I wonder if it would just be reduced to a symbolic gesture by over-enthusiastic keyboard warriors – a feeble no in the face of injustice – or would it become a countrywide movement standing up for human rights by kneeling down in protest?

Perhaps we have lessons to take from America in creative ways to register a protest. The players there did face the wrath. People continue to call them ‘anti-national’. However, that was the whole point – to be seen and heard in a world where the message dies before it reaches the recipient because of overcrowding of timelines and minds.

I love creative protests. But in times where the knees are too stiff to bend, there is always a special blend of poetry.

Here’s Trevor Noah’s lyrical protest against the curbing of the right to protest.of the right to protest.

“It’s wrong to do it in the street
It’s wrong to do it in the tweets,
You cannot do it in the field,
You cannot do it if you kneeled,
You cannot do it if you are rich,
You ungrateful son of a bitch,
Because there’s one thing that’s a fact,
You cannot protest if you are black”

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An ambassador and trained facilitator under Eco Femme (a social enterprise working towards menstrual health in south India), Sanjina is also an active member of the MHM Collective- India and Menstrual Health Alliance- India. She has conducted Menstrual Health sessions in multiple government schools adopted by Rotary District 3240 as part of their WinS project in rural Bengal. She has also delivered training of trainers on SRHR, gender, sexuality and Menstruation for Tomorrow’s Foundation, Vikramshila Education Resource Society, Nirdhan trust and Micro Finance, Tollygunj Women In Need, Paint It Red in Kolkata.

Now as an MH Fellow with YKA, she’s expanding her impressive scope of work further by launching a campaign to facilitate the process of ensuring better menstrual health and SRH services for women residing in correctional homes in West Bengal. The campaign will entail an independent study to take stalk of the present conditions of MHM in correctional homes across the state and use its findings to build public support and political will to take the necessary action.

Saurabh has been associated with YKA as a user and has consistently been writing on the issue MHM and its intersectionality with other issues in the society. Now as an MHM Fellow with YKA, he’s launched the Right to Period campaign, which aims to ensure proper execution of MHM guidelines in Delhi’s schools.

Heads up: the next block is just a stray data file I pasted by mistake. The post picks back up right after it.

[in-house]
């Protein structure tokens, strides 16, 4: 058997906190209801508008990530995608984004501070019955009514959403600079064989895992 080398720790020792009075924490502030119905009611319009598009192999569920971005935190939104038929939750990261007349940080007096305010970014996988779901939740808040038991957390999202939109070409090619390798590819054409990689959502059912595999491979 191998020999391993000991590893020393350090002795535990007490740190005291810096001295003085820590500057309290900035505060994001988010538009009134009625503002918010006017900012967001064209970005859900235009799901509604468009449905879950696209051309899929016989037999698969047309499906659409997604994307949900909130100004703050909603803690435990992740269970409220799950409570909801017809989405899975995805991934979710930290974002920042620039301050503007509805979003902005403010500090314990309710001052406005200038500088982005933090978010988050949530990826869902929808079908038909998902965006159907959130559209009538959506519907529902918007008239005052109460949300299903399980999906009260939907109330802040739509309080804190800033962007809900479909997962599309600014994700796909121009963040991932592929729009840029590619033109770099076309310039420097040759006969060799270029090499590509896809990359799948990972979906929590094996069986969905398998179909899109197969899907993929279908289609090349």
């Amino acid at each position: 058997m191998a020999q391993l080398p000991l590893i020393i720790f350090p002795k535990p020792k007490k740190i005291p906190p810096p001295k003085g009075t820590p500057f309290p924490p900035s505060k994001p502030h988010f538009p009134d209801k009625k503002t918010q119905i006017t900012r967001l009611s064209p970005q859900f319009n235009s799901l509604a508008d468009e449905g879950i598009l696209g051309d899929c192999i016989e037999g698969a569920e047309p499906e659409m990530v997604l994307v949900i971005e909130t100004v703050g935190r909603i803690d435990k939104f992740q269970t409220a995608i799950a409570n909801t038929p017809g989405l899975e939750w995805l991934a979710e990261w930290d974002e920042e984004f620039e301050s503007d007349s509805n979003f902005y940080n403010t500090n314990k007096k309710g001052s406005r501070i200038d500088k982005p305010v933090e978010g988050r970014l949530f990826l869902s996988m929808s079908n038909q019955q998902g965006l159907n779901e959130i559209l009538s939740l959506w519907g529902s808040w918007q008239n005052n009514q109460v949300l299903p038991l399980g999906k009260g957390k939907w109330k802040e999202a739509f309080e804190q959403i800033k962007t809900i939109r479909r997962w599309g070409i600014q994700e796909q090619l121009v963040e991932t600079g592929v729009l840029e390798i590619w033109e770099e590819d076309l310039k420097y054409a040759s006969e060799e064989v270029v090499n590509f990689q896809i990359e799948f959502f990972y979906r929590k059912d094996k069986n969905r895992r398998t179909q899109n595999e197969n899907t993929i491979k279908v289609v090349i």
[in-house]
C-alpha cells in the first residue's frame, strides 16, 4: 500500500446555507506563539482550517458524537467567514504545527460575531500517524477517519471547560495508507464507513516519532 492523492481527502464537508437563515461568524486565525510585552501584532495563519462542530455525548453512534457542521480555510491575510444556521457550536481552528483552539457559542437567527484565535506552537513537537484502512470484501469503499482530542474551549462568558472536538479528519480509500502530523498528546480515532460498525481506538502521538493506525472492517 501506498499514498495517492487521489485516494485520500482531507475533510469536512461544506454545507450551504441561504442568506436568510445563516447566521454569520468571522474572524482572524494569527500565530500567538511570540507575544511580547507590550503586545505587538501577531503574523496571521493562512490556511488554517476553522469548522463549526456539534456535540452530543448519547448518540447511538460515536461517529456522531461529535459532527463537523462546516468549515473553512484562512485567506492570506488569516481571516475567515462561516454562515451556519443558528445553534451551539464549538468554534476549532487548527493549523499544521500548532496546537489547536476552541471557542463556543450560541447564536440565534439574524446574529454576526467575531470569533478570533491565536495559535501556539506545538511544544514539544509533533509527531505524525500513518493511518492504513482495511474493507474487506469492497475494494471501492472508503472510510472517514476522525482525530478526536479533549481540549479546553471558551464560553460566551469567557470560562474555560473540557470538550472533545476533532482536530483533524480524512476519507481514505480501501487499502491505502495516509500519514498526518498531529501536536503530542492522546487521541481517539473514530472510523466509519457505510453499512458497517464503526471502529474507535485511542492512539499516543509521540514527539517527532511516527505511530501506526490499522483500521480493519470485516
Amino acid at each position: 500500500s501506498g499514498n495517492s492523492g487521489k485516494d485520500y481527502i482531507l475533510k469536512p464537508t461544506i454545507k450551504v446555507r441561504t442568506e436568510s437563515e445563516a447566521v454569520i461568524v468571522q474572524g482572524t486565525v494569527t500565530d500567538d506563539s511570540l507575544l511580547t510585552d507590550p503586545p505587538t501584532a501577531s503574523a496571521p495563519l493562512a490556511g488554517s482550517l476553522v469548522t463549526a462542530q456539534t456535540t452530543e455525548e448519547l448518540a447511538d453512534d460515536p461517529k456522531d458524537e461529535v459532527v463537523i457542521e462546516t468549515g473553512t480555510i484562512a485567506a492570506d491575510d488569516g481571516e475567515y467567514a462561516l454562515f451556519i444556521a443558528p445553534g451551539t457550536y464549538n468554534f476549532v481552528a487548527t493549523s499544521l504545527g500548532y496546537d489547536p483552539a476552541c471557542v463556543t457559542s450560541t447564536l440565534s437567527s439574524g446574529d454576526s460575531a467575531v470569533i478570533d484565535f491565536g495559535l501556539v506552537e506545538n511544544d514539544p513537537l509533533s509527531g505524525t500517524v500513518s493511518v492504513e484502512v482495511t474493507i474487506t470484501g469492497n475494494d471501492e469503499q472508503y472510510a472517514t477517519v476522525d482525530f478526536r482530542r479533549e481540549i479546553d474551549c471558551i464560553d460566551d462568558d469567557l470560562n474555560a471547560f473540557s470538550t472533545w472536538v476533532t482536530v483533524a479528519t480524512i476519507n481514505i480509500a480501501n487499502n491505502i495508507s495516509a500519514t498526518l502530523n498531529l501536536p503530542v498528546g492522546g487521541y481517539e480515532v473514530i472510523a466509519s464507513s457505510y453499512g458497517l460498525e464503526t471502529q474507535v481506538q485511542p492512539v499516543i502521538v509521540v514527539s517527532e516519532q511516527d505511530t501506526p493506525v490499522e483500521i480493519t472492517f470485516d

The long-term aim of the campaign is to develop an open culture where menstruation is not treated as a taboo. The campaign also seeks to hold the schools accountable for their responsibilities as an important component in the implementation of MHM policies by making adequate sanitation infrastructure and knowledge of MHM available in school premises.

Read more about his campaign.

Harshita is a psychologist and works to support people with mental health issues, particularly adolescents who are survivors of violence. Associated with the Azadi Foundation in UP, Harshita became an MHM Fellow with YKA, with the aim of promoting better menstrual health.

Her campaign #MeriMarzi aims to promote menstrual health and wellness, hygiene and facilities for female sex workers in UP. She says, “Knowledge about natural body processes is a very basic human right. And for individuals whose occupation is providing sexual services, it becomes even more important.”

Meri Marzi aims to ensure sensitised, non-discriminatory health workers for the needs of female sex workers in the Suraksha Clinics under the UPSACS (Uttar Pradesh State AIDS Control Society) program by creating more dialogues and garnering public support for the cause of sex workers’ menstrual rights. The campaign will also ensure interventions with sex workers to clear misconceptions around overall hygiene management to ensure that results flow both ways.

Read more about her campaign.

MH Fellow Sabna comes with significant experience working with a range of development issues. A co-founder of Project Sakhi Saheli, which aims to combat period poverty and break menstrual taboos, Sabna has, in the past, worked on the issue of menstruation in urban slums of Delhi with women and adolescent girls. She and her team also released MenstraBook, with menstrastories and organised Menstra Tlk in the Delhi School of Social Work to create more conversations on menstruation.

With YKA MHM Fellow Vineet, Sabna launched Menstratalk, a campaign that aims to put an end to period poverty and smash menstrual taboos in society. As a start, the campaign aims to begin conversations on menstrual health with five hundred adolescents and youth in Delhi through offline platforms, and through this community mobilise support to create Period Friendly Institutions out of educational institutes in the city.

Read more about her campaign. 

A student from Delhi School of Social work, Vineet is a part of Project Sakhi Saheli, an initiative by the students of Delhi school of Social Work to create awareness on Menstrual Health and combat Period Poverty. Along with MHM Action Fellow Sabna, Vineet launched Menstratalk, a campaign that aims to put an end to period poverty and smash menstrual taboos in society.